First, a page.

Median home prices are rising in all metropolitan areas across the United States. Pictured is a home for sale in Pasadena, California on April 24, 2020.
Home prices have risen sharply in all California metro areas within the past year.
The National Association of Realtors (NAR) recently released data for the first quarter of 2021 showing that median home prices are rising in all metropolitan areas across the country, with median home prices in California metro areas increasing by as much as 11 to 22 percent.
Of California’s major metro areas, Silicon Valley (including San Jose, Sunnyvale, and Santa Clara) saw the smallest increase in home transaction prices. Nonetheless, the region’s median home price reached $1.5 million in the first quarter of 2021, an increase of 11.1 percent from a year earlier. Silicon Valley is the most expensive housing market in the nation, according to NAR.
The San Francisco-Oakland-Hayward metro area near Silicon Valley is the second most expensive housing market in California. Despite the fact that many people left the city of San Francisco during the Communist China virus (COVID-19) pandemic, its median home price reached $1.2 million in the first quarter of 2021, a 21.8 percent increase over the same period last year.
Median home prices are taken from all transactions across the metropolitan area; in some areas, home prices may have risen by much more than these percentages, while in others, home prices have risen by modest amounts.
In the Southern California region, the Anaheim-Santa Ana-Irvine metro area in Orange County is the third most expensive housing market in California, with the median home price reaching $1 million in the first quarter, up 14.3 percent from a year ago. This also reflects the trend of many people moving from higher density areas to lower density areas during the pandemic. Home prices in the metro area surpassed those in downtown Honolulu (median home price of $940,000 in the most recent quarter, with home transactions up 19.2 percent from a year ago).
The San Diego-Carlsbad metro area is the fifth most expensive housing market in the country. The median price of homes traded there in the first quarter was $763,500, up 14 percent from a year ago.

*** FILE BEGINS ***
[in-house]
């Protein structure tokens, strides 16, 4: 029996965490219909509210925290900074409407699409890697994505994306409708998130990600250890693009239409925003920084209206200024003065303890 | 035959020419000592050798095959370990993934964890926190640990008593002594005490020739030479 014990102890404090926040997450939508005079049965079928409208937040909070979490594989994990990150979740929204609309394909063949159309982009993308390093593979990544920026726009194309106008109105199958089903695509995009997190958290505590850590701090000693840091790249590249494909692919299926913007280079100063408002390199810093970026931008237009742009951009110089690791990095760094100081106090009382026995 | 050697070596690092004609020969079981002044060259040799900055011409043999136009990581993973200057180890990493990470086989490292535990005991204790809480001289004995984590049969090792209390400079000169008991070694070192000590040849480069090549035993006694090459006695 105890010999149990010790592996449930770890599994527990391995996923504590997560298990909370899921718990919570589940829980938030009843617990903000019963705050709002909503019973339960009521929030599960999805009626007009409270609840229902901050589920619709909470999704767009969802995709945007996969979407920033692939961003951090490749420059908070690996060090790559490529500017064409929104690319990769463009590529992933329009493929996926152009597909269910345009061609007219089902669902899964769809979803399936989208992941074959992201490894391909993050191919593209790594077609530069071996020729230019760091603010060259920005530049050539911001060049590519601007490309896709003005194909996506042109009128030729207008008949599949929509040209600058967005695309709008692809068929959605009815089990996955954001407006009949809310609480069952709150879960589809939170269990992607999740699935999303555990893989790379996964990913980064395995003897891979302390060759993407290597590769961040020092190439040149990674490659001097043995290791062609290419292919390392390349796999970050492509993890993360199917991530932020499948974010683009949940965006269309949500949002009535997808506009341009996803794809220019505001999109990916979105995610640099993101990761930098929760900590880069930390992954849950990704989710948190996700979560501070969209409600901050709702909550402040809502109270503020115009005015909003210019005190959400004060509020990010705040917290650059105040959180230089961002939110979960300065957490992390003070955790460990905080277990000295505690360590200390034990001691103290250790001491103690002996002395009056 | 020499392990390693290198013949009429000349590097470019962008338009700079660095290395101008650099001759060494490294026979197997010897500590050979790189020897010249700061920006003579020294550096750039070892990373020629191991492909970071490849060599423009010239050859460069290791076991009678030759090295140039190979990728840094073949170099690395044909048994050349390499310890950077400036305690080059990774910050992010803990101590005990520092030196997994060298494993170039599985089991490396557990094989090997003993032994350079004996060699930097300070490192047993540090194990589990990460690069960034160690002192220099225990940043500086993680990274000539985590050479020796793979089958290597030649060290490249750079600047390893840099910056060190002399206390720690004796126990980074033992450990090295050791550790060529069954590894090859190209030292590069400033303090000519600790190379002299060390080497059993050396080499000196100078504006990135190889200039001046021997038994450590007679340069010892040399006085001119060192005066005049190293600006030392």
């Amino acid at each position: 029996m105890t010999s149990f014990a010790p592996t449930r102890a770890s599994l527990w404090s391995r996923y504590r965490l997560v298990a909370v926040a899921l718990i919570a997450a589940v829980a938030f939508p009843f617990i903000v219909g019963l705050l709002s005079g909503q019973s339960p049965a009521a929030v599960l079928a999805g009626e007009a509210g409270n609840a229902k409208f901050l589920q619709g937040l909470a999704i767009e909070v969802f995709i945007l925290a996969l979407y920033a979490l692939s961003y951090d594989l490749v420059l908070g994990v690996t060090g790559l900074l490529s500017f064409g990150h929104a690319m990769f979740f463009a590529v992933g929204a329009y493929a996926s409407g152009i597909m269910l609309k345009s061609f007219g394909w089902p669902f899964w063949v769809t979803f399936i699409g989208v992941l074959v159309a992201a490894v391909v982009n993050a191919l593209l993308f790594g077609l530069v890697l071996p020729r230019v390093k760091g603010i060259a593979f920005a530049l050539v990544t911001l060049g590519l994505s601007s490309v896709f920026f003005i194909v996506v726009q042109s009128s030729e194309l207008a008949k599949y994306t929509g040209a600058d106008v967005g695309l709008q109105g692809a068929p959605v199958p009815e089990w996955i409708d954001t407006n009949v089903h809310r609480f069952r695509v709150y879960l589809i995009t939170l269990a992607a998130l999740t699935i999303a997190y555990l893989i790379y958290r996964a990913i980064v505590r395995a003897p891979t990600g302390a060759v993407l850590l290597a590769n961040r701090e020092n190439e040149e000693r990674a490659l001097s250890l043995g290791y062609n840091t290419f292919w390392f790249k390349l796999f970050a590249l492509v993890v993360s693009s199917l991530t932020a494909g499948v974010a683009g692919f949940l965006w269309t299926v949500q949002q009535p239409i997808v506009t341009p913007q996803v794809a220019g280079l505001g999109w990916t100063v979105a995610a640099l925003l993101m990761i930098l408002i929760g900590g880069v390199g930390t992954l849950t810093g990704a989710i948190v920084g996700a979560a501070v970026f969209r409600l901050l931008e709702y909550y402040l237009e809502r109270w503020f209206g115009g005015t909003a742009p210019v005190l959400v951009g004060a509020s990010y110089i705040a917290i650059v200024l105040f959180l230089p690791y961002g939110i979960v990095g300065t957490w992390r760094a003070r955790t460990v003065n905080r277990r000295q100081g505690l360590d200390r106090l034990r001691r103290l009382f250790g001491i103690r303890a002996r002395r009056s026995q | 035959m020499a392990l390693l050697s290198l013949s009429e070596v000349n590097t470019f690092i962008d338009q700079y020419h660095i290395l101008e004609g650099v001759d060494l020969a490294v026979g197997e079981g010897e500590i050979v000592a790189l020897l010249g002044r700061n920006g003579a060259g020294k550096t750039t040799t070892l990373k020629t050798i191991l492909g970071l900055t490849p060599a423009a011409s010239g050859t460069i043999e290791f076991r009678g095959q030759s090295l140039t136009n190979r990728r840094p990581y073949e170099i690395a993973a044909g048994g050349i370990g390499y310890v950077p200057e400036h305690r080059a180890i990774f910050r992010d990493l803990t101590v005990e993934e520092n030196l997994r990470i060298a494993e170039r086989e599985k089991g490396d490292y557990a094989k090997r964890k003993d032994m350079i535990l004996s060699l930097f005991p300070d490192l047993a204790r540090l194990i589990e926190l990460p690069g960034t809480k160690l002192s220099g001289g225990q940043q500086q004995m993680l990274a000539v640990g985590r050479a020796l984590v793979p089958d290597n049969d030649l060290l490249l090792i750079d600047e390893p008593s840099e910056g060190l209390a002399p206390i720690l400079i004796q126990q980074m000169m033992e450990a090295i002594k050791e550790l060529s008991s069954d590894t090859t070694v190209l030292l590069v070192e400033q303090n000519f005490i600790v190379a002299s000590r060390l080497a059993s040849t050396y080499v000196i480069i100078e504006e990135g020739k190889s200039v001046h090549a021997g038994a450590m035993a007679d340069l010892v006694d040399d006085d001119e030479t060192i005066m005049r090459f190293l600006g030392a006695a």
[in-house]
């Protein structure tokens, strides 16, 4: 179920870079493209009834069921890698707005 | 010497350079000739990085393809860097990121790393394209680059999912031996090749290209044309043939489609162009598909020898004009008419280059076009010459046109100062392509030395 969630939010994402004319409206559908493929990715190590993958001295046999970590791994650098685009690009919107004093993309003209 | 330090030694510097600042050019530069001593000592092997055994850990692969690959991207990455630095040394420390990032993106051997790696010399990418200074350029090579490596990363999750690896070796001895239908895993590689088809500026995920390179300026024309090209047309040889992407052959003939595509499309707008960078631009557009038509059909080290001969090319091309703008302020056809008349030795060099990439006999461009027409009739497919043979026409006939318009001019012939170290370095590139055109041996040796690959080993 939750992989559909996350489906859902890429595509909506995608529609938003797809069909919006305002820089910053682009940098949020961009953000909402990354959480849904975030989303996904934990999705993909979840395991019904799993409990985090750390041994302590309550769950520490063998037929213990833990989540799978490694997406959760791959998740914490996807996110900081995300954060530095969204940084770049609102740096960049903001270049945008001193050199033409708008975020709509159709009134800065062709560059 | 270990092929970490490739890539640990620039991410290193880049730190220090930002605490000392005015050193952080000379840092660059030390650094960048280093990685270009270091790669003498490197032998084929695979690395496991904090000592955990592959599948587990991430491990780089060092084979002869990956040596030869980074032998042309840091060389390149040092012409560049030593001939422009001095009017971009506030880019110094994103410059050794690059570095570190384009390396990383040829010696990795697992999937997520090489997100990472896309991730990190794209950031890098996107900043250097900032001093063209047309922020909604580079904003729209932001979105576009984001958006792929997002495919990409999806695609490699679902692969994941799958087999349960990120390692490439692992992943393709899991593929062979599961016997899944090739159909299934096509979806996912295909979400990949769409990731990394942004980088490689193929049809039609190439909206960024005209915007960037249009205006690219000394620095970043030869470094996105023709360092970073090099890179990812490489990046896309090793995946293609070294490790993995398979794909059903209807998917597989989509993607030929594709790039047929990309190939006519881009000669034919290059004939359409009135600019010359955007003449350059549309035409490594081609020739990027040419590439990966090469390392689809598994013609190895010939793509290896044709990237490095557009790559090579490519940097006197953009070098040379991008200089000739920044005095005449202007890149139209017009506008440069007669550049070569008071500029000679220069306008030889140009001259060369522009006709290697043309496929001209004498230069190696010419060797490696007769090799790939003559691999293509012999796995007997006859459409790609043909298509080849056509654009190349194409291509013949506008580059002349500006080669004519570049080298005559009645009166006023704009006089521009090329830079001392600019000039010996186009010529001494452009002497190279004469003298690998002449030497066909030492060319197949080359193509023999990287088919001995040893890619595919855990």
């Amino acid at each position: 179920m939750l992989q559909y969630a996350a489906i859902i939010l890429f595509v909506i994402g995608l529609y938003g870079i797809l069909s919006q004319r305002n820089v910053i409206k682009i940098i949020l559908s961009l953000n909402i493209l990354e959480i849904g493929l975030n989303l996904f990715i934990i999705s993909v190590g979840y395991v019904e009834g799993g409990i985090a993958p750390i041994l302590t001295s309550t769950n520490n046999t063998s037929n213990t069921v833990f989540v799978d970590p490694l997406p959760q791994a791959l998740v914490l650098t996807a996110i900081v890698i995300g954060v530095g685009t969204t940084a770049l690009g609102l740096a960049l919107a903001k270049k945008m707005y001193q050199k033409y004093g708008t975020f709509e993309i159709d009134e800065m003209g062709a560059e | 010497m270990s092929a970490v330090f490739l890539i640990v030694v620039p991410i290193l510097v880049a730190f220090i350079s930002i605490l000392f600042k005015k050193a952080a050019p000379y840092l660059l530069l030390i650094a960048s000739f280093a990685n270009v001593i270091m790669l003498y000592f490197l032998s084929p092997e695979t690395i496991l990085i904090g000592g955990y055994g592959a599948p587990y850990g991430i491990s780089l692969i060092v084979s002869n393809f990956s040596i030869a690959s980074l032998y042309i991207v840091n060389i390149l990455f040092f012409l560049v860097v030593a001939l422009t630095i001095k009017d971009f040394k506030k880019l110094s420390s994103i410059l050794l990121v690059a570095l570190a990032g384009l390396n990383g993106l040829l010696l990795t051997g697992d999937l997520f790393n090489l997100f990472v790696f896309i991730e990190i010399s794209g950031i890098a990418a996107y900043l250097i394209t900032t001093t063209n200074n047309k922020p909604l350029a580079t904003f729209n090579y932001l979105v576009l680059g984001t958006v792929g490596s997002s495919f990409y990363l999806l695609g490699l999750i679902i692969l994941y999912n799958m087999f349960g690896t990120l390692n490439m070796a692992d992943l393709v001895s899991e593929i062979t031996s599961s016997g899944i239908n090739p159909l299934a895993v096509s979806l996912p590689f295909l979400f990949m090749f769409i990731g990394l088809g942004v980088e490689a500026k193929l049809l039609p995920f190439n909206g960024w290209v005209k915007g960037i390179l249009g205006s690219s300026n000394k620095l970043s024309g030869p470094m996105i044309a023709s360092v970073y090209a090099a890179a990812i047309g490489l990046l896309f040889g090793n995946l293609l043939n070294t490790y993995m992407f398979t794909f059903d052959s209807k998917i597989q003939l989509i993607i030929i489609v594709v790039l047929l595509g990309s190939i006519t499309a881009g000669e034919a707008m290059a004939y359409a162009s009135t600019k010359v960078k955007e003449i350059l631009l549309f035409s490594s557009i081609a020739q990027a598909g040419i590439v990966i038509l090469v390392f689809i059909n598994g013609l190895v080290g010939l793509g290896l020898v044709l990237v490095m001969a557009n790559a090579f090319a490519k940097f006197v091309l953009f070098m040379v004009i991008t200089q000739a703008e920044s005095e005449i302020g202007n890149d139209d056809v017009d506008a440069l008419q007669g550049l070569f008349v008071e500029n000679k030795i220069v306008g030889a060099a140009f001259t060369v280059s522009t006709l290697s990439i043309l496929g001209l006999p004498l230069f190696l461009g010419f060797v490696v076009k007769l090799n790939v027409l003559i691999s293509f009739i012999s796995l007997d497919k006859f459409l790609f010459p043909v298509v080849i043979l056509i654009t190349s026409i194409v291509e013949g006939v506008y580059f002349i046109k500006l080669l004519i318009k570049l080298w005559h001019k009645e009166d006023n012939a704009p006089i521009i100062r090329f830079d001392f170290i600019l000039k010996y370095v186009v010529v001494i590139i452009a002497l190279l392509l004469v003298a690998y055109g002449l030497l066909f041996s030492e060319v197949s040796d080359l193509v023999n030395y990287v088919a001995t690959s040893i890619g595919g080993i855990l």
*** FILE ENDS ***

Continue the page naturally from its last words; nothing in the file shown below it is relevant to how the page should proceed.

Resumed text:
The Los Angeles-Glendale-Long Beach metro area is the 7th most expensive housing market in the country, with the median home price rising 15.1 percent year-over-year in the first quarter. However, the metro area is the only one of the nation’s 10 largest metro areas that still maintains the trend of previous years’ home price changes, where winter home prices are lower than summer prices.
The Riverside-San Bernardino-Ontario region of the Inland Empire metro area also saw home prices rise sharply during the outbreak, with the median transaction price reaching $475,000 in the first quarter, up 20.9 percent from a year ago.
Other more expensive metro areas in California include the Sacramento metro area, which ranks 23rd in the nation, and Fresno, which ranks 46th in the nation. In the past 12 months, home prices in both metro areas have increased by 18.5 percent.
The future of home prices will depend on supply and demand.
On the demand side, the big unknown is whether the recent surge in home prices in low-density areas is a temporary shift in demand triggered by the epidemic and low mortgage rates, or a permanent shift brought on by working from home and getting tired of the metro area’s nightlife, concerts and sporting events.
On the supply side, whether the difficulties of building new homes (such as longer permitting times and expensive land costs) will ease will determine how much new housing people can buy. As these market forces become clear, housing prices will reflect people’s needs and affordability.